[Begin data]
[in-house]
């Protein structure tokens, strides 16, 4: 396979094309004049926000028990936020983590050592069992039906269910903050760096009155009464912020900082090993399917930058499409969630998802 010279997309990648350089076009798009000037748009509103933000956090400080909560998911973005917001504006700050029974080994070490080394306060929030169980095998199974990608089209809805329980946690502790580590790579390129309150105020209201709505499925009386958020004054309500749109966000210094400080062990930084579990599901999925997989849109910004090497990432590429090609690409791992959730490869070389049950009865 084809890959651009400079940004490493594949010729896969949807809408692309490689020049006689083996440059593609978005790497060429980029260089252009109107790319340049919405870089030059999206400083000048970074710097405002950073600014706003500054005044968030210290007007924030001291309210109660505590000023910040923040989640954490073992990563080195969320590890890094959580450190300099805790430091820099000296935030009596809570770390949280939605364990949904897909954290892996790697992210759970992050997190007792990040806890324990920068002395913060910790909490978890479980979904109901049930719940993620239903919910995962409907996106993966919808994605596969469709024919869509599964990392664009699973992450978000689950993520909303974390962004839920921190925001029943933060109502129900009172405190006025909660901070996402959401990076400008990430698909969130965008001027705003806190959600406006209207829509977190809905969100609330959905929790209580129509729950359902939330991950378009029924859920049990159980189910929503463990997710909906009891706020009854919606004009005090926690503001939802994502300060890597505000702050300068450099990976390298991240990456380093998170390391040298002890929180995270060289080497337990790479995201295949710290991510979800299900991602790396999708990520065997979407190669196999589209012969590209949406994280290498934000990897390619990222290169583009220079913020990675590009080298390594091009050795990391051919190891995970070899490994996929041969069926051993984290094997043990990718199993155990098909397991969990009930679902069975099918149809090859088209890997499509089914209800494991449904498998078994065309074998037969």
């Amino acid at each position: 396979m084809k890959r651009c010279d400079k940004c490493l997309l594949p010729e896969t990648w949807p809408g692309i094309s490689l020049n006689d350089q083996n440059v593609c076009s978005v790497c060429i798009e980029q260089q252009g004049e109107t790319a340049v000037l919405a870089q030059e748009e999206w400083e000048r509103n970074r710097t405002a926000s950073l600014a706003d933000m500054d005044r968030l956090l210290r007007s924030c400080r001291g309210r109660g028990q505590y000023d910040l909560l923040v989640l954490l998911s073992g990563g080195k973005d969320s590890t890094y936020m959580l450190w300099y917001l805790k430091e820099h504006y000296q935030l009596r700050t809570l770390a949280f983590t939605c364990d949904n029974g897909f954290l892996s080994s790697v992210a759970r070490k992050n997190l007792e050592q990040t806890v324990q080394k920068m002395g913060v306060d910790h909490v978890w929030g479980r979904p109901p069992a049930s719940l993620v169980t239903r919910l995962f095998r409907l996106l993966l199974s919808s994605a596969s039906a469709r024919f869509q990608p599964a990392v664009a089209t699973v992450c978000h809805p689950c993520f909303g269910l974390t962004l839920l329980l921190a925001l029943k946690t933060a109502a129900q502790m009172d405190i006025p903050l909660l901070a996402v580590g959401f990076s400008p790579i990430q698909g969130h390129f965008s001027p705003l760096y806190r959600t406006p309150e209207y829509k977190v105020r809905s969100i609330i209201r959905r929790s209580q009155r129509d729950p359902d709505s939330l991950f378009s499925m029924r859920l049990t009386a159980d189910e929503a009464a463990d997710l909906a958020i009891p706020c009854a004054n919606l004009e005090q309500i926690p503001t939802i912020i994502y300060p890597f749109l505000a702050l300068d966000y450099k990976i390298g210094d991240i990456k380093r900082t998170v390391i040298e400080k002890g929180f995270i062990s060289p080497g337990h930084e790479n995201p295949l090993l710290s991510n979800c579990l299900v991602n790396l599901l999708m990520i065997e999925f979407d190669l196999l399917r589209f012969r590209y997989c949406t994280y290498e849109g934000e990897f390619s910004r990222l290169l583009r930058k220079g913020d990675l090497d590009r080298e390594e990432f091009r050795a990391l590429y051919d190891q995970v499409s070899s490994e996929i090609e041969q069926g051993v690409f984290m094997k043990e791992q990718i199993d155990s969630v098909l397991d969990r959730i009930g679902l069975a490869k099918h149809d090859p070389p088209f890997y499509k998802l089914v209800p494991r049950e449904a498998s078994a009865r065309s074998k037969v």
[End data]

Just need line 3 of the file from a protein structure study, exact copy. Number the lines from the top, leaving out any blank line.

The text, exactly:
């Amino acid at each position: 396979m084809k890959r651009c010279d400079k940004c490493l997309l594949p010729e896969t990648w949807p809408g692309i094309s490689l020049n006689d350089q083996n440059v593609c076009s978005v790497c060429i798009e980029q260089q252009g004049e109107t790319a340049v000037l919405a870089q030059e748009e999206w400083e000048r509103n970074r710097t405002a926000s950073l600014a706003d933000m500054d005044r968030l956090l210290r007007s924030c400080r001291g309210r109660g028990q505590y000023d910040l909560l923040v989640l954490l998911s073992g990563g080195k973005d969320s590890t890094y936020m959580l450190w300099y917001l805790k430091e820099h504006y000296q935030l009596r700050t809570l770390a949280f983590t939605c364990d949904n029974g897909f954290l892996s080994s790697v992210a759970r070490k992050n997190l007792e050592q990040t806890v324990q080394k920068m002395g913060v306060d910790h909490v978890w929030g479980r979904p109901p069992a049930s719940l993620v169980t239903r919910l995962f095998r409907l996106l993966l199974s919808s994605a596969s039906a469709r024919f869509q990608p599964a990392v664009a089209t699973v992450c978000h809805p689950c993520f909303g269910l974390t962004l839920l329980l921190a925001l029943k946690t933060a109502a129900q502790m009172d405190i006025p903050l909660l901070a996402v580590g959401f990076s400008p790579i990430q698909g969130h390129f965008s001027p705003l760096y806190r959600t406006p309150e209207y829509k977190v105020r809905s969100i609330i209201r959905r929790s209580q009155r129509d729950p359902d709505s939330l991950f378009s499925m029924r859920l049990t009386a159980d189910e929503a009464a463990d997710l909906a958020i009891p706020c009854a004054n919606l004009e005090q309500i926690p503001t939802i912020i994502y300060p890597f749109l505000a702050l300068d966000y450099k990976i390298g210094d991240i990456k380093r900082t998170v390391i040298e400080k002890g929180f995270i062990s060289p080497g337990h930084e790479n995201p295949l090993l710290s991510n979800c579990l299900v991602n790396l599901l999708m990520i065997e999925f979407d190669l196999l399917r589209f012969r590209y997989c949406t994280y290498e849109g934000e990897f390619s910004r990222l290169l583009r930058k220079g913020d990675l090497d590009r080298e390594e990432f091009r050795a990391l590429y051919d190891q995970v499409s070899s490994e996929i090609e041969q069926g051993v690409f984290m094997k043990e791992q990718i199993d155990s969630v098909l397991d969990r959730i009930g679902l069975a490869k099918h149809d090859p070389p088209f890997y499509k998802l089914v209800p494991r049950e449904a498998s078994a009865r065309s074998k037969v």